Yes you can secure your WebSocket connections using OAuth. Kaazing WebSocket Gateway (http://kaazing.com) has an elegant architecture for authentication and authorization using a variety of methods (token-based, HTTP-based, or cookie-based).
Moreover it is done in a way that is secure over the Web where you may be dealing with untrusted clients. (Or at least, you should always assume you are dealing with untrusted clients.)
When a client attempts a WebSocket connection, the Gateway receives the request. If the particular service (i.e. URL) has been configured to be protected, the client will be challenged.
Upon receiving the challenge the client needs to then supply a token (assuming that's what has been configured in this case). If the client already has the token -- because they've previously signed on to some other system or web page -- then great. If not then it must be obtain one. This depends entirely on your choice of security. In this case it contacts the OAuth token provider to obtain a token. That may mean the user having to provide credentials.
Once the client has a token it sends it to the Gateway as a response to the challenge. The Gateway supports the standard JAAS architecture so you can plug in login modules to perform the necessary authentication. In this case it may send the token to the token provider in order to determine if it's a valid token.
If it is, the WebSocket connection is opened and can continue. If not, the request is rejected and the connection is closed.
This has the benefit of protecting your back-end applications -- only valid users will pass through the Gateway. Furthermore, because Kaazing WebSocket Gateway can live in the DMZ, un-authenticated users never even enter the trusted network within your main firewall. They fail fast on the outside.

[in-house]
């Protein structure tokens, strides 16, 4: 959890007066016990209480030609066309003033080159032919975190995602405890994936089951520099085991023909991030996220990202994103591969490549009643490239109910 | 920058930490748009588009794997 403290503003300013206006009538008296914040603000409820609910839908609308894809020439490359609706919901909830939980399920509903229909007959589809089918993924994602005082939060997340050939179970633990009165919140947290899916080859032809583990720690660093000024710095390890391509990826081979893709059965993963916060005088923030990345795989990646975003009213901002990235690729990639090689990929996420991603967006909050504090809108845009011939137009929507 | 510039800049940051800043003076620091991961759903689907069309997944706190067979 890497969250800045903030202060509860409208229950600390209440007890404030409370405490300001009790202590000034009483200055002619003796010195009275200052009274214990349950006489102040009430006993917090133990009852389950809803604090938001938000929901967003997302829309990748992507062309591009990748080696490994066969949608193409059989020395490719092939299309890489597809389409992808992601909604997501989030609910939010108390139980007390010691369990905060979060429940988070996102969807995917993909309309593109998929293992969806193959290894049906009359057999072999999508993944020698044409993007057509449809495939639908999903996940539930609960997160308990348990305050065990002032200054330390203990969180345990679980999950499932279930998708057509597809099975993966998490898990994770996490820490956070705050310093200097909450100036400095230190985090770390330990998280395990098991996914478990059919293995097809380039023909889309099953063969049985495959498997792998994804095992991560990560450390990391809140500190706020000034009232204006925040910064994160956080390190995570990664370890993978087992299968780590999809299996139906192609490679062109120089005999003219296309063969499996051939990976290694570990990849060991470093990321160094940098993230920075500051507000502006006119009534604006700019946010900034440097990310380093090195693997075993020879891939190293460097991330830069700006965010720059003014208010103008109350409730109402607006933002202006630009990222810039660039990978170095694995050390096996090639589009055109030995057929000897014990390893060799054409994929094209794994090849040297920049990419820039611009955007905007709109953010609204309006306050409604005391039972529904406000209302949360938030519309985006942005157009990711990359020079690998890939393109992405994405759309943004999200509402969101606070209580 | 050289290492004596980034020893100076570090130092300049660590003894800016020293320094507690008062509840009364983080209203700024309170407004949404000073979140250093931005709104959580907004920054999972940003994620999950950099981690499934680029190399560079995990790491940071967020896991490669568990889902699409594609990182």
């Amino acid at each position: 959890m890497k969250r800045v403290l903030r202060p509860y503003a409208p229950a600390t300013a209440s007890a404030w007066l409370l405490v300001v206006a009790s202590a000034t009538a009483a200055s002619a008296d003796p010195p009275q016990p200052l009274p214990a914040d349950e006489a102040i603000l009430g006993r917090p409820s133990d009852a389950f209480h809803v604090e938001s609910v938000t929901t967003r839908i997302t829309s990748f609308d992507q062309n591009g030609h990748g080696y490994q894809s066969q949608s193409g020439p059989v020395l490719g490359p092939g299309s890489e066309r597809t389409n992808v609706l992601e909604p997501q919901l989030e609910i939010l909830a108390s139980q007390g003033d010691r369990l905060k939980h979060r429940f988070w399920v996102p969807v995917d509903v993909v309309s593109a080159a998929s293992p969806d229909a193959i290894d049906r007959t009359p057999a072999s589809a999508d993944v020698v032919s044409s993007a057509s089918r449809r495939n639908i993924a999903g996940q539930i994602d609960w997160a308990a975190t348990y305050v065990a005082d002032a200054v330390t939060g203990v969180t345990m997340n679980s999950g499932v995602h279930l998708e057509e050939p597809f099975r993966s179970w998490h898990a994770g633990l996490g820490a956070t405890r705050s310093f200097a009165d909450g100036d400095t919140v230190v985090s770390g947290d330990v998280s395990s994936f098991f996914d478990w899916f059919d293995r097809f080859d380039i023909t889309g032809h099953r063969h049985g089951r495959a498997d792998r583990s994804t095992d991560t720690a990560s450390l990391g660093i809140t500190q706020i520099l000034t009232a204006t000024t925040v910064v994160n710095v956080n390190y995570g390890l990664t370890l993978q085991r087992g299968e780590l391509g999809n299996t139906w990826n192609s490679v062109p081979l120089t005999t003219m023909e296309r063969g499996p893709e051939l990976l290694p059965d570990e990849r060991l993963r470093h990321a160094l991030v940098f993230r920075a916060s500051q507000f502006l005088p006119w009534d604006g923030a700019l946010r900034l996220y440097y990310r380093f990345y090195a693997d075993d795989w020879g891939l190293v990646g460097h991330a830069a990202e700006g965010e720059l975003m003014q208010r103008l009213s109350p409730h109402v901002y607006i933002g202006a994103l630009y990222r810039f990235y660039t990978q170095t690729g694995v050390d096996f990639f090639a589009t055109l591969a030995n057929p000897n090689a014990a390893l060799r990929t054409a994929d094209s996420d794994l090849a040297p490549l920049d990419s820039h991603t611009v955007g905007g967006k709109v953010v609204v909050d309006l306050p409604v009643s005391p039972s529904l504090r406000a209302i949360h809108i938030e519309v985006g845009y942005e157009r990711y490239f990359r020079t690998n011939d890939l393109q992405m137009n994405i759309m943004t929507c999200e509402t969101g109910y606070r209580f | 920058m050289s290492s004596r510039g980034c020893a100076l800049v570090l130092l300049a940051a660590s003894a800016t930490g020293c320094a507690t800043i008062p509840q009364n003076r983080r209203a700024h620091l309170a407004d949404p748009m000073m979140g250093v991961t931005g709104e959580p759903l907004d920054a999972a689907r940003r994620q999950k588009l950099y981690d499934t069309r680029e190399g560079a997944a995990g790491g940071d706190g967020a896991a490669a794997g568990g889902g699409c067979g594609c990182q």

This architecture is powerful because it doesn't matter what security framework you have chosen, Kaazing's Gateway will plug in to it, rather than imposing its own security mechanism on you. Also, in the case of OAUth or OAuth2, it does not need to understand or decode the token. The token provider is the only one that needs to understand it. But if your token provider wants to specify a duration for the session, that can be included along with the token and the Gateway will honor it.
If browser-based applications are unsafe, I could live with that, but I want to make sure that at least the web-based applications have a secure way to access the websocket.
Web-based and browser-based applications can be made safe with the right architecture and implementation. At Kaazing we always operate under the assumption that you are dealing with untrusted clients on the Web and construct our architecture accordingly.
Here are couple sections of the documentation that have a high-level description:
Product Manager, Kaazing